How to Set Digital Media Budgets
Mark Renshaw, Leo Burnett/ARC Worldwide
Whether I'm presenting at a conference, attending an industry event or speaking with a prospective client, I get the sense many people are unsure about their digital media allocation. Even those who believe they are progressive in their thinking wonder if they have got it right.
According to Gunderson Partners, a management consulting and executive firm, 45 per cent of marketers spend less than 10 per cent of their budgets on new and emerging media. A little more of than half of marketers think they should be spending up to 30 per cent in these areas. For many people, this is a gut response to changing media habits. As consumers, we spend so much time on digital media, why aren't we as marketers spending the majority of our dollars on it too?
That is why Leo Burnett has developed guidelines to tackling digital media expenditure and the apprehension that often accompanies it.
Reviewing Your Current Digital Budget
Let's assume that you have a digital marketing budget. Regardless of its size in absolute dollars, our general recommendation is that 70 per cent should go to emerged digital media (see figure). We define emerged digital media as areas such as broadband video, rich media/video-based ads and search marketing with a proven record of results. The idea is to throw your brand's weight behind activities which will generate results today and to which you can later apply sophisticated tactics that will optimize overall outcomes.
Of the remaining 30 per cent, we recommend that you take 20 per cent and apply it to media that is going mainstream (see figure). Into this category, we put mobile marketing, online social networks and certain areas in gaming. These are increasingly on marketers' minds, but the numbers associated with these activities are not as tried-and-tested as emerged digital media. Instead, they provide a good intellectual growth opportunity to stretch and try new areas even within tactics you may already be running.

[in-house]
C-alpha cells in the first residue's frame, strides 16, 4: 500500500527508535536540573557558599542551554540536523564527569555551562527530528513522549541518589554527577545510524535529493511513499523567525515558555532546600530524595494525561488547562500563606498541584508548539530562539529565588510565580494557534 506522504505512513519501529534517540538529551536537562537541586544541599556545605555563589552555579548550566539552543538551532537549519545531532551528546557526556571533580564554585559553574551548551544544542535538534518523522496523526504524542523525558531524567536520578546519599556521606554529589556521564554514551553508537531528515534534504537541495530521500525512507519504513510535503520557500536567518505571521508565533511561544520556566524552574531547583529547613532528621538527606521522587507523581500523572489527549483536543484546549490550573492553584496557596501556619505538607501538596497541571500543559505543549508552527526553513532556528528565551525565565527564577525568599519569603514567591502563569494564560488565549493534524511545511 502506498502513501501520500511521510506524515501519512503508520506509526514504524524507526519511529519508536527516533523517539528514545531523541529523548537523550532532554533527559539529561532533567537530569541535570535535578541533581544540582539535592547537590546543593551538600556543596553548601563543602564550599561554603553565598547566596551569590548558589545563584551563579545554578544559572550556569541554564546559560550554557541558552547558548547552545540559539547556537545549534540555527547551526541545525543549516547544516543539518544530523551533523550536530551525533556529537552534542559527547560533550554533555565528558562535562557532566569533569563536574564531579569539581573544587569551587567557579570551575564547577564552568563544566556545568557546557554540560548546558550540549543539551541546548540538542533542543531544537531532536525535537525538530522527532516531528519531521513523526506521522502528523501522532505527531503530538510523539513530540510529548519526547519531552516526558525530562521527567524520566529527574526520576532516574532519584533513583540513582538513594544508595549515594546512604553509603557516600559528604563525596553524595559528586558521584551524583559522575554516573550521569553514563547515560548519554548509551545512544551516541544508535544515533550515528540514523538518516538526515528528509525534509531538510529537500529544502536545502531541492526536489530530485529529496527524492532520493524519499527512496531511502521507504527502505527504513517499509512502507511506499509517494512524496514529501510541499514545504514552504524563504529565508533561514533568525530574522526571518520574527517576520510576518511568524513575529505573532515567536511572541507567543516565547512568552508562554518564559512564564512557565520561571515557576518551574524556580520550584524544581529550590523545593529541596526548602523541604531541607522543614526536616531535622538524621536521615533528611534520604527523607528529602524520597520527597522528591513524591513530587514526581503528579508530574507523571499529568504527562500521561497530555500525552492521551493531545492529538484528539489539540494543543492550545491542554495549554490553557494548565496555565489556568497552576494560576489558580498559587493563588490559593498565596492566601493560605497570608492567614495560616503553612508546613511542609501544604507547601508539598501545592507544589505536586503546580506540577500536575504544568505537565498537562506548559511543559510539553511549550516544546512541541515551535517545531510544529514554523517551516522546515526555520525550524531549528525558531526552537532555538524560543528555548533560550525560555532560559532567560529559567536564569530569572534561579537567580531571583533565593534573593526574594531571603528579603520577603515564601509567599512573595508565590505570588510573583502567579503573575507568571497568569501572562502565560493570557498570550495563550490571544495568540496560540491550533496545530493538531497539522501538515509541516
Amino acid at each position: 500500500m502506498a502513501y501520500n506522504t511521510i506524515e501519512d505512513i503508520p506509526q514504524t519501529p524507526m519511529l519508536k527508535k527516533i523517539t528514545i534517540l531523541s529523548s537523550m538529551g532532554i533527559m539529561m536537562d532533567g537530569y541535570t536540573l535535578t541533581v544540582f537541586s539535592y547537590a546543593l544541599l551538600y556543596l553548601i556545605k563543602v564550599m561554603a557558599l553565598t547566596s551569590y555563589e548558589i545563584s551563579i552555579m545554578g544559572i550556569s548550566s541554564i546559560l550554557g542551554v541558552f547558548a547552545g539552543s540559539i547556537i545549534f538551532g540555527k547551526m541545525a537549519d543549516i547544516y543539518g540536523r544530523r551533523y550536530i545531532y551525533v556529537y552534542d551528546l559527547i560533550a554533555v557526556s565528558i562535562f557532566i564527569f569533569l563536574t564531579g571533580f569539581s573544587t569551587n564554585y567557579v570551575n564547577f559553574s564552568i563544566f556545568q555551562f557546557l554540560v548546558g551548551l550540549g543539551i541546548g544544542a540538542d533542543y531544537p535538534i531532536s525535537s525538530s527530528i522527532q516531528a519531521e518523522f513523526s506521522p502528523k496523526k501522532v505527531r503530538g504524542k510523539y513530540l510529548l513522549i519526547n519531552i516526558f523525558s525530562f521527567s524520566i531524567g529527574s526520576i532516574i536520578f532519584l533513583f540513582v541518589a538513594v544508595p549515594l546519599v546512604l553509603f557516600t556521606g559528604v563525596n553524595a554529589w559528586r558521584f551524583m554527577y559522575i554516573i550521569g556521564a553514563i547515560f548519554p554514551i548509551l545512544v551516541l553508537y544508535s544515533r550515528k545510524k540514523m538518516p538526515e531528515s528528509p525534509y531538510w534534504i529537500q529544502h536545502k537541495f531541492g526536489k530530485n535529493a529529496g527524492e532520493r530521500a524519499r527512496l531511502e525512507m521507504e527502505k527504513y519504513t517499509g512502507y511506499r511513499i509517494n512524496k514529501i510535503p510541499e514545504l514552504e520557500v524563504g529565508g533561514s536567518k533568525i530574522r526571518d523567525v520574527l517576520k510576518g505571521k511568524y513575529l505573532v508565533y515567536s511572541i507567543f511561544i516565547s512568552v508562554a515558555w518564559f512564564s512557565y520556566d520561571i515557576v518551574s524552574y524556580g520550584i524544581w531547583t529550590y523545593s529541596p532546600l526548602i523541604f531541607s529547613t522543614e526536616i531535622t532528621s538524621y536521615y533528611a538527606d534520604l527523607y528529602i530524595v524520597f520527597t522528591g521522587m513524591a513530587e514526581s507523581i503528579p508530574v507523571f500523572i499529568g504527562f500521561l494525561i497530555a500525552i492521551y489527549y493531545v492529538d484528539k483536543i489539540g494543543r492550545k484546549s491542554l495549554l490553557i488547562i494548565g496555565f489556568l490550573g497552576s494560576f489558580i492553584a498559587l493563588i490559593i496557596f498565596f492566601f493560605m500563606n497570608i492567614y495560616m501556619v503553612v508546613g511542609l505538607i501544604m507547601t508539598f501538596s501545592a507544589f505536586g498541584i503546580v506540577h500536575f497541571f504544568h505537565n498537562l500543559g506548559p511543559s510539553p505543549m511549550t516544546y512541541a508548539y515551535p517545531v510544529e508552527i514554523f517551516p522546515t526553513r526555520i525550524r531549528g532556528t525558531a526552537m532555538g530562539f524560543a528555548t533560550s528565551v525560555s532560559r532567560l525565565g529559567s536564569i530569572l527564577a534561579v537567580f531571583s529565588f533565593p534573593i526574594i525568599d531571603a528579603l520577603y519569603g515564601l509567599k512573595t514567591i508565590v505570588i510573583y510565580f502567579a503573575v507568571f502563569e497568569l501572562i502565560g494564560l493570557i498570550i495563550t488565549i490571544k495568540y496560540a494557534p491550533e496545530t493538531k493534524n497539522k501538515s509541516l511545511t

These vehicles are great learning occasions that provide the chance to apply lessons quickly and build an on-going knowledge base. They may not drive huge outcomes this month, or even this quarter. But they will set up your future plans and keep you ahead of the competition.
A great example in this respect is adidas. According to Forrester, the research group, "When social networking site users incorporate a downloadable element - like an adidas wallpaper or badge - into profile pages, [those] brand elements take on a life of their own because users provide context and meaning for the brand. A user's friends see it, download it themselves, or tell others about it…In other words, once users become actively engaged with the brand, they become brand advocates…More than 70 per cent of the marketing value created by the social networking marketing campaigns resulted from the 'momentum effect' of these viral, pass-along elements spreading across the network."
Had adidas not been playing in the social networking space early on, it would have completely missed this momentum (or, worse, been forced to play catch-up). Because its brand operates in permanent research and development mode, adidas was ready to ride the social networking wave when it hit.
What about opportunities that pop up frequently and quick attract media attention? Examples include virtual worlds and mobile gaming.
With the last 10 per cent of your budget, we suggest taking the focus off return on investment or any real sense of outcomes that drive your business/brand forward today. Set the stage for future investments and marketing plans by testing digital areas that even consumers themselves aren't yet quite sure about. It's a learn-while-they-learn approach. Call it real time marketing opportunity assessment